Talk to someone. If you feel as though you can’t bear the sadness or as though the anger may cause you (or someone you are near), harm, reach out to someone who can help you find the center referenced above. While it may feel good to rant with others who are angry or commiserate with those who are sad, make sure you also find someone who can help you process through your emotions to a place where life feels manageable and you are able to take media breaks, feel all the feels, and also stay in your current life. Therapists, coaches, loving community members, clergy, and even hotlines are great places. Facebook may not be your best friend in this area.
Get active. I mean this figuratively and literally for today and tomorrow and next week. Part of turning away from screens is getting your body moving. Take a walk, encounter someone (even if it’s the barista or check out person at Target), jump rope, blow bubbles (makes you breathe deeply), do some stretching, or play catch. Keep doing this until you feel ready to get active in a way that uses your experience today to make change that will prevent further loss of life. I, personally, do this through volunteer work with Moms Demand Action for Gun Sense in America and Everytown for Gun Safety. I’d love to have you join me. There are chapters all around the country. Find them.
It's easy to say "I'll do something about this" on a day where the feelings and shock are kicking us into high gear. It's much harder to maintain this drive to become active in meaningful ways. If you feel called to this kind of action today, make a note in your calendar a month from today to follow up on this urge. Being active between now and the next crisis will help you and help the world.
Talk to children. The first piece I ever wrote about talking to children about violence was on 9/11. My kids were in elementary school and, after helping their teachers settle their classrooms, I came home and wrote about protecting children from disturbing images on t.v., about giving them opportunities to talk, and to, as Mr. Rogers instructs, direct their attention to the helpers in situations such as this. It pains me to think of how many posts I’ve written since then about how to help children cope with the kinds of violence that are, sadly, growing less uncommon. Basically, it boils down to the same things. Protect them from images as much as you can. Provide places of screen free comfort in your home (don’t have the news on and, some of the time, don’t check social media). Ask them how they are feeling, what they’ve heard, and what they are afraid or curious about. Yeah them to self soothe. Don’t make false promises but do talk about ways that they can feel safe and empowered. Talking about guns and safe gun storage can be a huge help here (Moms Demand Action’s Be Smart Program is fantastic). Inform them of what to do and how to respond in situations when they encounter guns, violence, or media content they know isn’t safe. Point them toward the helpers who emerge in times like this and lead by example in becoming one of those helpers by helping them actively get through this week and month and by honoring those lost in active ways.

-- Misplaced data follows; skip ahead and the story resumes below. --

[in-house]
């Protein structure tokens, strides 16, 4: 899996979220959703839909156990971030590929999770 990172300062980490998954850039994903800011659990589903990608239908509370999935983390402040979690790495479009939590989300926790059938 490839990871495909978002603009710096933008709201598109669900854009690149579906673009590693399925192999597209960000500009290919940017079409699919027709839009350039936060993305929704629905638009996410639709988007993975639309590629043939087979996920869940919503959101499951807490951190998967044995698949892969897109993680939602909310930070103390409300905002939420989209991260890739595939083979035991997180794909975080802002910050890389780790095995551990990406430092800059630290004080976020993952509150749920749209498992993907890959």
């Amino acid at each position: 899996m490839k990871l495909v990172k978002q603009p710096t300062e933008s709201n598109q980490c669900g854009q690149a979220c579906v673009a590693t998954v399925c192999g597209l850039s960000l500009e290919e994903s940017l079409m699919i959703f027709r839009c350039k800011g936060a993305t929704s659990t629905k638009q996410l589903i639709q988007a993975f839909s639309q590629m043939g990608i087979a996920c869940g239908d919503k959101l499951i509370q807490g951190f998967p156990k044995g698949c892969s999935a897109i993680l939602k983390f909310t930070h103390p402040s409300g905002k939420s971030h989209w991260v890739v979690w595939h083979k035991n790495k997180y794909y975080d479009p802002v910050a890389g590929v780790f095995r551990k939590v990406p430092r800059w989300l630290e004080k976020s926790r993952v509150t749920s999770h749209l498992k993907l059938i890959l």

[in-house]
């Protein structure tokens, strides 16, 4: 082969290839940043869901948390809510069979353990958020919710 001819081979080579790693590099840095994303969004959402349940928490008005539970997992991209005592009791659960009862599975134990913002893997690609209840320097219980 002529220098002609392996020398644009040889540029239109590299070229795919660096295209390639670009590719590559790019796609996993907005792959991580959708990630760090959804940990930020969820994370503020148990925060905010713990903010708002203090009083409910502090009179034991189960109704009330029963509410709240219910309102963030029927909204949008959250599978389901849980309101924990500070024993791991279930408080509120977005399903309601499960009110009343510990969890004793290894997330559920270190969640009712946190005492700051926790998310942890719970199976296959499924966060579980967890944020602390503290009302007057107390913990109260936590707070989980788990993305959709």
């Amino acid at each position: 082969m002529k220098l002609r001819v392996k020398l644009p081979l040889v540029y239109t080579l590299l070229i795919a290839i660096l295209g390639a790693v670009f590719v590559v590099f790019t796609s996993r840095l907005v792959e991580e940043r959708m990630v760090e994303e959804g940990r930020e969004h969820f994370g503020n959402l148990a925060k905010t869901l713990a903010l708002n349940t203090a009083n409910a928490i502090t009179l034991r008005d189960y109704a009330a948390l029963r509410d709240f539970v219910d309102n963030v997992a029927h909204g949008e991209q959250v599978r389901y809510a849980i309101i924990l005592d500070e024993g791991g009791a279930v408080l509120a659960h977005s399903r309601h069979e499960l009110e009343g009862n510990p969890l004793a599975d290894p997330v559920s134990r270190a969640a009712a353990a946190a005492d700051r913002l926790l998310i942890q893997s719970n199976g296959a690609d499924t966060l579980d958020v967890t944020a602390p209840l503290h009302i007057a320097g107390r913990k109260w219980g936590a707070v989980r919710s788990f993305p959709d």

I’m sure I’ll have more to say when I have had time to take this all in, to feel all the feels, to soothe a bit of the horrifically sharp edges that this day has offered. I’m sure you have plenty to say and feel and do today and beyond. May we all, in the midst of all the thoughts and feelings, news and developments, work to create a more loving, less violent, and more deeply empathically connected world. To that end, please know that I am holding us all (including you…yes, YOU) in Light and Love and wishing you grace and peace as you move through the pain.